The World Economic Forum predicted last year that 133 million new
jobs would replace 75 million existing jobs in the next four years as
the result of technological development. Hence it is crucial for
Indonesia to develop human resources with relevant skills to face the
challenges in Industry 4.0.
A 2017 survey by the Tanoto Foundation, an independent philanthropic organization focusing on education, found that 20 percent of its scholars were still unemployed six months after they graduated. “We limited [the survey] to only six months because they’re supposed to get a job within that period,” said Satrijo Tanudjojo, CEO global of the Tanoto Foundation, during a leadership forum in Jakarta on July 3.
Read more: https://www.thejakartapost.com/life/2019/07/07/leadership-program-seeks-to-prepare-younger-generation-for-industry-4-0.html
Employees acting out or sabotaging their own companies might be caused by bullying bosses, new research suggests.
For a study published in the Journal of Management, an international team of researchers explored the negative outcome of bullying behavior. It turned out that workers suffering under “abusive” supervision are more likely to sabotage their own workplace by purposefully messing up tasks, arriving late, taking excessively long breaks and putting in minimal effort, Newsweek reported.
The era of technological disruption and advancement has led to the
disappearance of many jobs. Some people may find it difficult to land a
job, but if we look on the bright side, there are so many new kinds of
jobs available, among them those we never imagined would exist.
Some of these new jobs can be done with the help of smartphones, instead of complicated tools and equipment. Kompas.com lists five jobs that require a smartphone and almost nothing else.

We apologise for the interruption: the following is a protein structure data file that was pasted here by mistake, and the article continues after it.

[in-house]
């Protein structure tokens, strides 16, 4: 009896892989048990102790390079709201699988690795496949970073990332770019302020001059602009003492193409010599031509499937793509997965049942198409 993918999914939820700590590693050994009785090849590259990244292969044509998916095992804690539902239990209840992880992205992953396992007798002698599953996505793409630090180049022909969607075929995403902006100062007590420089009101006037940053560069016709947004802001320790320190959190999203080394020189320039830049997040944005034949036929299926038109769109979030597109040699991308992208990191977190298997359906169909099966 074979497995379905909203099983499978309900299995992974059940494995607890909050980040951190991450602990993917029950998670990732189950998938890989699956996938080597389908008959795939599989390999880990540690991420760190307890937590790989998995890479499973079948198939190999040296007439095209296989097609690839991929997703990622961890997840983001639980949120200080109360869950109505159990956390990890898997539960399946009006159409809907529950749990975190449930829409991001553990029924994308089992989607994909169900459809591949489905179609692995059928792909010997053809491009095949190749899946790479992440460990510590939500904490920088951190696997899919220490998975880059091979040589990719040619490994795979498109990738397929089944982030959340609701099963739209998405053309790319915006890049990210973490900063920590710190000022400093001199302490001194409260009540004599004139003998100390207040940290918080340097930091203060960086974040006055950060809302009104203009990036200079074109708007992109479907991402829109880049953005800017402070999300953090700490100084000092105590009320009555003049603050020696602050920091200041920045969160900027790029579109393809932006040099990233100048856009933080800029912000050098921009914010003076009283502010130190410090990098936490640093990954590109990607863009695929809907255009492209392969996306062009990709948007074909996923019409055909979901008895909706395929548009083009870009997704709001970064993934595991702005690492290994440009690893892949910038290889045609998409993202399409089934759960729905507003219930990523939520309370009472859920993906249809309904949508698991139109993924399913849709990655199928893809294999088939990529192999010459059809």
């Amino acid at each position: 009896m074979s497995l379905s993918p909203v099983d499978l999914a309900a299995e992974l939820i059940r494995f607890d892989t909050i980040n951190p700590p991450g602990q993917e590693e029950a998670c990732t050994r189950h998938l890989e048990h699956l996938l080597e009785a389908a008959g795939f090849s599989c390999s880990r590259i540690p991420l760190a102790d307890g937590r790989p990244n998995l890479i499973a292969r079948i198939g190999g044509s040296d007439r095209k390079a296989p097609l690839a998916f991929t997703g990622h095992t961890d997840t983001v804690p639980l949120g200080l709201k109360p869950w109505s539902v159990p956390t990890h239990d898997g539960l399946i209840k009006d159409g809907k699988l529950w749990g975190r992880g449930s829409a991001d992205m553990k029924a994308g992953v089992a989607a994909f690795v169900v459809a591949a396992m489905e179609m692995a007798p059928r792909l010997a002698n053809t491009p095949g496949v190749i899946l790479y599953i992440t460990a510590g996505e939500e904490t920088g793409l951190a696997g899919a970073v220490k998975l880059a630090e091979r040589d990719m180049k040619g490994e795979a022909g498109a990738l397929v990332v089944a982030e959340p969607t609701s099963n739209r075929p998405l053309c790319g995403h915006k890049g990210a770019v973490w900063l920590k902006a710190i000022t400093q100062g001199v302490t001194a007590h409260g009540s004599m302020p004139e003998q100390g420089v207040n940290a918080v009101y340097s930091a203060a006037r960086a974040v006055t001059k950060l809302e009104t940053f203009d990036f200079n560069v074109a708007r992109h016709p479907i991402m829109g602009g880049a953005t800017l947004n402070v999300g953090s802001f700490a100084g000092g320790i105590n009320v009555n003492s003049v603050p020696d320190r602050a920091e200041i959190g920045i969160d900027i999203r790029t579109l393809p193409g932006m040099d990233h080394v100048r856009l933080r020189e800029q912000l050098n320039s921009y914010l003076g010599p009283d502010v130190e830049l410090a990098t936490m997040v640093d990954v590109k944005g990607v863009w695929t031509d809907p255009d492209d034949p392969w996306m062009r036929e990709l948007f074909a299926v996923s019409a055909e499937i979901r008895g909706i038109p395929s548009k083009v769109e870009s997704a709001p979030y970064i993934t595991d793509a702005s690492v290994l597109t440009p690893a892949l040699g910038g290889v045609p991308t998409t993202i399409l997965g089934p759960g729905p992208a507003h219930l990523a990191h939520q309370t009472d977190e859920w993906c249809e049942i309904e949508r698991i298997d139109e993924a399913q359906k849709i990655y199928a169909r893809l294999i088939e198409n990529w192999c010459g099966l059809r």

Read more: https://www.thejakartapost.com/life/2018/07/22/five-attractive-jobs-using-only-a-smartphone.html
A strong combination of both soft and hard skills are being sought by companies in 2019, with creativity sitting at the top of the list, according to a recent report.
An analysis by LinkedIn that was published in the report “Future of Jobs” by the World Economic Forum (WEF) concluded that “human” skills, such as originality, initiative and critical thinking, are very much needed as technology continues to advance and automation grows.
Some bosses tend to misuse their power and mistreat their employees.
Some workers may claim that they would do everything differently and be a
better boss when they had the chance. But would they?
A new University of Central Florida study examined how abusive bosses affect their employees’ ability to become a good leader. UFC College of Business professors Shannon Taylor and Robert Folger teamed up with researchers at the University of Texas at El Paso, Suffolk University and Singapore Management University.
Read more: https://www.thejakartapost.com/life/2019/06/06/could-a-bad-boss-make-you-a-better-leader.html